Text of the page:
• A.C.

    John S.,

    Why don’t _you_ read? Amid is saying it’s not a level playing field. It isn’t, and it seldom is for any career. I want to be a voice actor, not an animator (I can’t draw worth crap), and I already know that I’m at a disadvantage because unlike many of the VAs I idolize (Tara Strong, Richard Horvitz, Grey DeLisle), I did not grow up in or near L.A. nor did I start as a child actor or singer. I grew up in friggin’ Wisconsin, and I’m going to school in Indiana because it’s closer, the acting program is good, and the community is awesome.

    The only thing I think that Amid is missing is that the fact that there isn’t a level playing field is just life, though that’s unfortunate. Acting, animating, whatever is mostly who you know and what they know of you (like whether you’re a pain in the ass to work with or not). Of course playing fields should be leveled as much as possible, but they’ll always be bumpy, favoring one side over another.

    And wtf have you done lately? My internet research doesn’t list anything since you being on the preproduction team of Bolt. At least Amid is doing something. He writes books and he gets people riled up on a regular basis, which is generally quite lulzy. He has strong opinions, so he’s frequently polarizing. Big deal. There are worse things in the world, if this even counts as one of them.

    Amid, why is my reading comprehension better than most of these adult men? I didn’t see any “HATE CALARTS” anywhere. Maybe I didn’t read it right? Am I supposed to tilt my head, look at your post using a mirror, and chant in a pentagram until your true message of “CalArts is 666” appears?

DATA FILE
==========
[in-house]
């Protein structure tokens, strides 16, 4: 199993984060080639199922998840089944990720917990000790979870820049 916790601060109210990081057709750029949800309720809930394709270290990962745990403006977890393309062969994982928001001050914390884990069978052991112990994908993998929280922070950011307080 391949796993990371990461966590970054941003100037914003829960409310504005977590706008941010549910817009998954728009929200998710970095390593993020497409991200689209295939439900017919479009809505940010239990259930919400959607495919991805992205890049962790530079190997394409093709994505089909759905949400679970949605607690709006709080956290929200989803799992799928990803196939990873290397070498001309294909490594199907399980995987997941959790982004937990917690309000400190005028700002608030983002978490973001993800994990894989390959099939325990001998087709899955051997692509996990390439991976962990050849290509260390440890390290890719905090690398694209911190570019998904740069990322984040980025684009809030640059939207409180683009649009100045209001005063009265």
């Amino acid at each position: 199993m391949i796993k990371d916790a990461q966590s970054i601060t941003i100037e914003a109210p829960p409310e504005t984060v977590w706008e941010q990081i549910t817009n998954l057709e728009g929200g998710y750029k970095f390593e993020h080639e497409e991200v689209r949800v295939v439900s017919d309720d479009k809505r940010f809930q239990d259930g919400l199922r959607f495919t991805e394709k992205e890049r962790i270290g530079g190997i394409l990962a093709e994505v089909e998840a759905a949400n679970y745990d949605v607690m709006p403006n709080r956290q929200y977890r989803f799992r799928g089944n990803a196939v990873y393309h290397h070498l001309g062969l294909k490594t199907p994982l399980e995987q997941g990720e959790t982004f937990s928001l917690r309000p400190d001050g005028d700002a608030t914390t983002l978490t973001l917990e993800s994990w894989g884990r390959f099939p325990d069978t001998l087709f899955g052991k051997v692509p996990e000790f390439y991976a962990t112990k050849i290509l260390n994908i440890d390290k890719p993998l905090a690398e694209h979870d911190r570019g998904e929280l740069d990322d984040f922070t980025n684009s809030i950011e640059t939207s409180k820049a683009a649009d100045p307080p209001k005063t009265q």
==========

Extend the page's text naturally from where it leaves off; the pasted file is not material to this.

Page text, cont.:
• Mike Thurmeier, co-director of ice age 3, Sheridan.
    Shane Acker Director of 9, UCLA
    I think most schools are focused on individual job skills, where as calarts makes you more of a rounded animated film maker?

    But who you know definitely is important in the Biz.

  • I haven’t read through the other comments above, so I’m not sure if someone else has already made this point. However, I think it’s a little unfair to say that students from other animation schools don’t have a shot at directing films at major studios.

    Back when these people were getting into the industry in the 1980s, animation was almost dead, and the only place you really *could* go to school for it was CalArts. Students who went to CalArts had direct connections with Disney and other studios out in California–back in the days before cell phones and internet, it was all about location, location, location. Of COURSE most of the films at major studios were produced by CalArts grads. They’ve been in the industry the longest, and they have the most experience!

    However, I don’t think this is the case for the modern day. There are now a lot of options for students interested in pursuing their passion for animation. These days, Ringling puts more grads into the industry than CalArts does on ANY given year. There are also great students coming out of SCAD, Sheridan, Academy of Art, and Animation Mentor. Not to mention all of the astounding work by French schools.